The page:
How do you know if a controller reports you?

Flying Bison

Well-Known Member
I made a boo boo today coming into a tower controlled class D airport today. Controller said turn left, i turned right. Anyways, he spun me for another jet that was arriving off of the right downwind, he then noticed i turned right and said i need to call him when i land. I just want to know if theres any way of knowing if they file a report, do they need to tell you, or get any information?

All the controller said on the phone after our discussion was "thanks for calling" and we hung up. The guy is somewhat stubborn compared to the rest of the guys at this airport, and i just hope he doesn't report this.
 

amorris311

Well-Known Member
well if you still have the number call up and ask. or ask to visit the tower and ask him face to face. i think the phone calls are taped so they might not want to say anything over the telephone.
 

BajtheJino

I'm looking at you.
If asked you give Name and certificate #, if/when they ask you what happened you say "I'm not prepared to discuss what happened at this time". You then file a NASA. You should be told up front if it goes any further.
Besides the worst thats going to happen is an Administrative Action. That doesn't go on any record, you don't have to tell anyone about it and after 2 years its gone. (Trust me, I know.:rolleyes:)
 

Flying Bison

Well-Known Member
If asked you give Name and certificate #, if/when they ask you what happened you say "I'm not prepared to discuss what happened at this time". You then file a NASA. You should be told up front if it goes any further.
Besides the worst thats going to happen is an Administrative Action. That doesn't go on any record, you don't have to tell anyone about it and after 2 years its gone. (Trust me, I know.:rolleyes:)
so since the controller never asked me my name and cert. #, then it wont go any further than the phone call?
 

amorris311

Well-Known Member
dont worry about it. just be a little more heads up from now on. its a learning experience. remember you want to learn something new every flight!
 

HiDef

New Member
How could it?:)
It could go further. I filled out a report on a pilot who refused to give his proper name and information. We searched the aircraft N-number registry and used the information from that to fill in the blanks. The pilot believed he had been cleared to land by us in the tower when we undoubtably had known that he hadn't. He almost landed on a departing aircraft in the process. He was still on approach frequency and never switched over to us when told. He argued on the phone, was rude and gave us a false sounding name, something like bob white (although his last name did end up being White, so that helped a little). Not the best way to handle things when you're in the wrong...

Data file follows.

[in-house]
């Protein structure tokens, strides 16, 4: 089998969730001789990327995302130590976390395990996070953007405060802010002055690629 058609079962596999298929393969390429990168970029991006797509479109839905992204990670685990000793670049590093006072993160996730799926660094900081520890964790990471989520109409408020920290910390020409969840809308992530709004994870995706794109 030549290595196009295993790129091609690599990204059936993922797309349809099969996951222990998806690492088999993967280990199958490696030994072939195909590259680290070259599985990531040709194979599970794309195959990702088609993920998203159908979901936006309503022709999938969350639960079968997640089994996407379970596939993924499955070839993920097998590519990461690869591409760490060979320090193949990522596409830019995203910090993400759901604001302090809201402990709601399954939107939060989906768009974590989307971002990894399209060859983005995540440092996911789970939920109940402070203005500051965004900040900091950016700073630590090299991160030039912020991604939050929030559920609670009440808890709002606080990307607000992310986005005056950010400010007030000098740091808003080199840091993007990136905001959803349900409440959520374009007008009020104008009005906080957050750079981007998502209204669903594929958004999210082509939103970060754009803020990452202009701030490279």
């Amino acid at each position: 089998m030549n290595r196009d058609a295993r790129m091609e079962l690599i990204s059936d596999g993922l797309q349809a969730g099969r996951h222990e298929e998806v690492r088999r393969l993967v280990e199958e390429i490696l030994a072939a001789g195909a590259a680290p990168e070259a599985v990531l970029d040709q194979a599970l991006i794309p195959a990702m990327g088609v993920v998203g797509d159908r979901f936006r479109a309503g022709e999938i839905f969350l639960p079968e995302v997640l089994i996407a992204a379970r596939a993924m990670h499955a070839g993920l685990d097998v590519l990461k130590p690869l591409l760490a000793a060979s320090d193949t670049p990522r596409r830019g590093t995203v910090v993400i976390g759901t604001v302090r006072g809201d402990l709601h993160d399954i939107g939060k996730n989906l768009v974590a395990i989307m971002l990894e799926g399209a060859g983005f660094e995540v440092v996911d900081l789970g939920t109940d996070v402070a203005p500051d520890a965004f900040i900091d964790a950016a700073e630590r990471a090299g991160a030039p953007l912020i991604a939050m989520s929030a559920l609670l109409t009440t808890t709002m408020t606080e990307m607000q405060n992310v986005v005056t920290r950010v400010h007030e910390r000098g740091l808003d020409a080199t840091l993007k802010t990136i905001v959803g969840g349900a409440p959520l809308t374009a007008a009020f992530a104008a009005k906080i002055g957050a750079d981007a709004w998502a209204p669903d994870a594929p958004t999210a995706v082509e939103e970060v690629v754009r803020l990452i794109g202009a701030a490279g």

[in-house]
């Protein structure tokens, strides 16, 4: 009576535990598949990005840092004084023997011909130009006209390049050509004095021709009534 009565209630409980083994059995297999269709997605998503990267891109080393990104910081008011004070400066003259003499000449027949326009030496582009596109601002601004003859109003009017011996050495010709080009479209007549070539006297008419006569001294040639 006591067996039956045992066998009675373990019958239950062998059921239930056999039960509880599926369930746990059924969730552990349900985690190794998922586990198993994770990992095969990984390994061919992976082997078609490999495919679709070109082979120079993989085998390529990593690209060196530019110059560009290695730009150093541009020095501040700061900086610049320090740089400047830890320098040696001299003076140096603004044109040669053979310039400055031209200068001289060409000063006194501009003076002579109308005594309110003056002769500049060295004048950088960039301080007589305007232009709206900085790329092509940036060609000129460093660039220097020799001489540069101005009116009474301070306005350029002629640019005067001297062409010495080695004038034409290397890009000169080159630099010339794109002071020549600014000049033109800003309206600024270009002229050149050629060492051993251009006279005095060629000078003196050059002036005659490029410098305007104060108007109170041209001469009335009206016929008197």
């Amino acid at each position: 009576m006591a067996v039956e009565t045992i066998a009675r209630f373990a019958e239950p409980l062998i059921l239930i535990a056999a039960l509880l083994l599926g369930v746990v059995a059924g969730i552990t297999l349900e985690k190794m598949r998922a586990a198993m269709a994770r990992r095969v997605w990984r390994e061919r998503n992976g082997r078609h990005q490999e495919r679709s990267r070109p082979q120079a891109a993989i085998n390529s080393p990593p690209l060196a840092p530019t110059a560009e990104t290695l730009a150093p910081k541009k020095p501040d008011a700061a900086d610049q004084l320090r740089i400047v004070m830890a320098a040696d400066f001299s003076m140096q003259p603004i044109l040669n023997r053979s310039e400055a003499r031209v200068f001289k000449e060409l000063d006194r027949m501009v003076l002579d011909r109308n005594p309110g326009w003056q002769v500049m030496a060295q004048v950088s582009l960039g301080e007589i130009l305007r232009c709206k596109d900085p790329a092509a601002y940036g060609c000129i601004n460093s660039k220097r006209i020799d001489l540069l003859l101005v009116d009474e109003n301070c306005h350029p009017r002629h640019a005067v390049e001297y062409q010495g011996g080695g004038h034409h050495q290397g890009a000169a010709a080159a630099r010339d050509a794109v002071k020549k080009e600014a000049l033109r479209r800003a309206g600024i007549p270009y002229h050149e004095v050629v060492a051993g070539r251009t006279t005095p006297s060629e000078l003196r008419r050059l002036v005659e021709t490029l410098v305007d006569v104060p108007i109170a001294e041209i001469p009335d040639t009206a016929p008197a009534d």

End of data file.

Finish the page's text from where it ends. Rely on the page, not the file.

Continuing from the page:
HD
 

Flying Bison

Well-Known Member
It could go further. I filled out a report on a pilot who refused to give his proper name and information. We searched the aircraft N-number registry and used the information from that to fill in the blanks. The pilot believed he had been cleared to land by us in the tower when we undoubtably had known that he hadn't. He almost landed on a departing aircraft in the process. He was still on approach frequency and never switched over to us when told. He argued on the phone, was rude and gave us a false sounding name, something like bob white (although his last name did end up being White, so that helped a little). Not the best way to handle things when you're in the wrong...

HD
well he never asked me for any information so im assuming it wont go further...i would nvr falsify information in a situation like this...great way to get into more trouble.
 

BajtheJino

I'm looking at you.
It could go further. I filled out a report on a pilot who refused to give his proper name and information. We searched the aircraft N-number registry and used the information from that to fill in the blanks. The pilot believed he had been cleared to land by us in the tower when we undoubtably had known that he hadn't. He almost landed on a departing aircraft in the process. He was still on approach frequency and never switched over to us when told. He argued on the phone, was rude and gave us a false sounding name, something like bob white (although his last name did end up being White, so that helped a little). Not the best way to handle things when you're in the wrong...

HD

In a situation like that, go get'em. I was merely commenting on the other guys story.
 

germb747

Well-Known Member
File the NASA report for sure. Maybe he didn't ask you for your name/certificate info, but with a few phone calls, he (or the FAA inspector taking the case) could easily find out who you are. It helps to have a good attitude and participate in the Wings program, or so I hear. You could get an administrative "letter of correction" or even a 15-30 day suspension (certificate action). It's really up to that inspector/FSDO what action they want to pursue, depending on the specifics of the case. Their goal is to secure compliance, so if a stern talking to over the phone accomplishes that, then perhaps it won't go any further, but then again you could be dealing with a dickhead. File a NASA report, cover your butt, learn your lesson, and move on.
 

Juliet Lima

New Member
so since the controller never asked me my name and cert. #, then it wont go any further than the phone call?
That is correct. No pilot number in the phone conversation means he only wanted to make sure you understood the mistake and strive to not make it again.
 
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